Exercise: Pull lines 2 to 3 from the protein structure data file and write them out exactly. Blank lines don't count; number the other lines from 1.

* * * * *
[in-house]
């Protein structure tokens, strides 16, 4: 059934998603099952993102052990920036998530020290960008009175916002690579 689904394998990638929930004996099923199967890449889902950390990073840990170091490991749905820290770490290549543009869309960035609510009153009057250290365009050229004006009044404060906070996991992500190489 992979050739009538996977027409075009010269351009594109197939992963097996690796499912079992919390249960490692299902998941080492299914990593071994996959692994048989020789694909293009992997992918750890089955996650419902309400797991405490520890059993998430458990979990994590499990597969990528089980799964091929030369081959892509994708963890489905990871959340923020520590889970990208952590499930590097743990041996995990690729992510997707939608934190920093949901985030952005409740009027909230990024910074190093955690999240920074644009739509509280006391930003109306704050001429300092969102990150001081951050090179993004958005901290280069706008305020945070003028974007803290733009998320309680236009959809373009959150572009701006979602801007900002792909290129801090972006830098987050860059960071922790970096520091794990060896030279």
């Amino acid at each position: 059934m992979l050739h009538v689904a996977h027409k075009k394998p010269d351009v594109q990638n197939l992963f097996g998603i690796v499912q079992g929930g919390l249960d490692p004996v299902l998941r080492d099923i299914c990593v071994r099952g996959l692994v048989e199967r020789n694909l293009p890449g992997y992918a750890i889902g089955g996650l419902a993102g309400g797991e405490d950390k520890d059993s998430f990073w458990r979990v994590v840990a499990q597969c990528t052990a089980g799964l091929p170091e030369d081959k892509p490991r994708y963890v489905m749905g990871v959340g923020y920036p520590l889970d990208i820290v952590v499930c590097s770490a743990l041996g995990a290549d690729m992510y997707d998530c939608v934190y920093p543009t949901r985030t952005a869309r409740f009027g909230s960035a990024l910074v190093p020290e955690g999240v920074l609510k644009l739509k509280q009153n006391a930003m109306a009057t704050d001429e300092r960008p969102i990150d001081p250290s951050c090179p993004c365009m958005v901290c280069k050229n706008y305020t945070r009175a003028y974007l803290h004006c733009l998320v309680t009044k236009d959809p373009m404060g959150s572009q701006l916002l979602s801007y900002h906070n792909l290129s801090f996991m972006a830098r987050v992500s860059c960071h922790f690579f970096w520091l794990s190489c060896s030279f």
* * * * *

């Protein structure tokens, strides 16, 4: 059934998603099952993102052990920036998530020290960008009175916002690579 689904394998990638929930004996099923199967890449889902950390990073840990170091490991749905820290770490290549543009869309960035609510009153009057250290365009050229004006009044404060906070996991992500190489 992979050739009538996977027409075009010269351009594109197939992963097996690796499912079992919390249960490692299902998941080492299914990593071994996959692994048989020789694909293009992997992918750890089955996650419902309400797991405490520890059993998430458990979990994590499990597969990528089980799964091929030369081959892509994708963890489905990871959340923020520590889970990208952590499930590097743990041996995990690729992510997707939608934190920093949901985030952005409740009027909230990024910074190093955690999240920074644009739509509280006391930003109306704050001429300092969102990150001081951050090179993004958005901290280069706008305020945070003028974007803290733009998320309680236009959809373009959150572009701006979602801007900002792909290129801090972006830098987050860059960071922790970096520091794990060896030279």
């Amino acid at each position: 059934m992979l050739h009538v689904a996977h027409k075009k394998p010269d351009v594109q990638n197939l992963f097996g998603i690796v499912q079992g929930g919390l249960d490692p004996v299902l998941r080492d099923i299914c990593v071994r099952g996959l692994v048989e199967r020789n694909l293009p890449g992997y992918a750890i889902g089955g996650l419902a993102g309400g797991e405490d950390k520890d059993s998430f990073w458990r979990v994590v840990a499990q597969c990528t052990a089980g799964l091929p170091e030369d081959k892509p490991r994708y963890v489905m749905g990871v959340g923020y920036p520590l889970d990208i820290v952590v499930c590097s770490a743990l041996g995990a290549d690729m992510y997707d998530c939608v934190y920093p543009t949901r985030t952005a869309r409740f009027g909230s960035a990024l910074v190093p020290e955690g999240v920074l609510k644009l739509k509280q009153n006391a930003m109306a009057t704050d001429e300092r960008p969102i990150d001081p250290s951050c090179p993004c365009m958005v901290c280069k050229n706008y305020t945070r009175a003028y974007l803290h004006c733009l998320v309680t009044k236009d959809p373009m404060g959150s572009q701006l916002l979602s801007y900002h906070n792909l290129s801090f996991m972006a830098r987050v992500s860059c960071h922790f690579f970096w520091l794990s190489c060896s030279f």